Dunkirk ★★★★½

Chris Nolan, you magnificent prick.

I was this close to writing him off, increasingly sure he peaked with DARK KNIGHT. INCEPTION had a mechanical quality that left me cold despite its many impressive achievements. While not the disastrous ball drop it’s remembered as, DARK KNIGHT RISES couldn’t help but pale in comparison to its predecessor. And the less said about the overinflated, underdeveloped INTERSTELLAR, the better. After all that, I wasn’t exactly holding my breath for Nolan’s next movie.

Well, once this started, I began to hold my breath. It was a rare moment when I wasn’t holding it.

This is probably the single most audacious film Nolan’s made, and yes I know how big a statement that is. He’s made an existential horror picture that’s disguised itself as a war movie. The comparisons to SAVING PRIVATE RYAN’s D-Day sequence make sense, but for all its relentlessness there was still a traditional form to that sequence. There’s one side, there’s the other side, and they’re duking it out for supremacy. Here, however, danger can strike at any time, from anywhere. It’s no accident that you never see the Germans; what do they matter when you can just as well drown, crash or starve?

For better or worse, Nolan isn’t making a political statement; he’s running a scientific experiment. At heart he’s always been an architect, a mathematician, a surveyor, and his primary focus here is creating a certain set of conditions and observing how they affect his subjects. Any variables that could confuse the issue are kept out. This might explain why a movie that plays on such a huge scale feels so confined and claustrophobic. We’re observing everyone through a microscope, albeit one that gives us an IMAX-sized image.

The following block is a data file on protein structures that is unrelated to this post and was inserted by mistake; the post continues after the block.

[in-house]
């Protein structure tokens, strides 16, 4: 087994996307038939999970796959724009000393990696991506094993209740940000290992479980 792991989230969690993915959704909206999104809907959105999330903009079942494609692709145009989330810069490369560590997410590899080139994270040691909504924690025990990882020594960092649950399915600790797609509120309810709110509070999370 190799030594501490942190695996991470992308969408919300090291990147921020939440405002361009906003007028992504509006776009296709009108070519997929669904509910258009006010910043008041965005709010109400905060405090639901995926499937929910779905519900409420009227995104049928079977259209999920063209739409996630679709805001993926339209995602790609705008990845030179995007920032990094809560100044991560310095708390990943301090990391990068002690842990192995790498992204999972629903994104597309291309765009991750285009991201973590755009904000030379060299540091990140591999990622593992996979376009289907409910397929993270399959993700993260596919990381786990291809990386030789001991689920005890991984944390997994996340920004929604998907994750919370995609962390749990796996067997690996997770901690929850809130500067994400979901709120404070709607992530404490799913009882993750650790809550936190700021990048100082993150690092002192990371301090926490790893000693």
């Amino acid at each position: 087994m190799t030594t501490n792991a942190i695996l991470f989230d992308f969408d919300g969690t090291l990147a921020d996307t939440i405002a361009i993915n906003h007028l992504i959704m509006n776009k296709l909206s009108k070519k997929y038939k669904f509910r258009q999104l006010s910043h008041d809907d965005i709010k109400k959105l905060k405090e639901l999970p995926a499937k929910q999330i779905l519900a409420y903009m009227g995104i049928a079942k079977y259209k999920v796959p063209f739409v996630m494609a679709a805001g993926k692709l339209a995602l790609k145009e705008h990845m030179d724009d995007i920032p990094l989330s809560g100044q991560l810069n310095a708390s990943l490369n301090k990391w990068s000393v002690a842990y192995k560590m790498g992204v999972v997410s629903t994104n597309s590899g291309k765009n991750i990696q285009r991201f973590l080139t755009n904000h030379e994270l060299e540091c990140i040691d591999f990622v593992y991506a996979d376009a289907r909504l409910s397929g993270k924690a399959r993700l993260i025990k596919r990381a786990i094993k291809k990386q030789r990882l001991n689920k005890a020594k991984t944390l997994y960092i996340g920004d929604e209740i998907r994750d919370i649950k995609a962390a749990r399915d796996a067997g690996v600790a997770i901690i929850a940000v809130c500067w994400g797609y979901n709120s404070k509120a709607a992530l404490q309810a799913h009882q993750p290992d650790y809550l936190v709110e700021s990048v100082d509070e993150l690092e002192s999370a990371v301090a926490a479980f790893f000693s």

Yet that intensity of gaze is also the very thing that keeps DUNKIRK from being just a thesis statement. It gives the movie a tactile immediacy that keeps us tied to the specifics of the characters’ experiences. We see what they see, we hear what they hear, and even though we keep jumping from one to another we’re still stuck in the same boat. The complaints about the lack of characterization miss the point entirely; we’re not supposed to focus on how all these soldiers are different from each other. We’re meant to see how they’re all the same.

I’m now convinced that what separates a great Christopher Nolan film from the rest is that they take his structures and blueprints and fill them with the chaos he keeps resisting. MEMENTO’s famous backwards-forwards structure plunged us into the mind of a man broken by a senseless act. THE DARK KNIGHT embodied the order vs. chaos theme in the tension between the restrained, disciplined filmmaking and Heath Ledger’s live wire act of a performance. This time, everything inside the film is chaos, and his characters are desperately trying to escape from it. The ways they attempt this are incredibly revealing; the movie's only an hour forty-five but covers more ground than INTERSTELLAR and arguably INCEPTION.

To make this long review very, very short, DUNKIRK is both Nolan’s most formal film and his most human. Quite the paradox.


SIDE NOTE: Once Daniel Day-Lewis retires after PHANTOM THREAD comes out, Mark Rylance will be the greatest actor working today. That’s right, shots have been fired…

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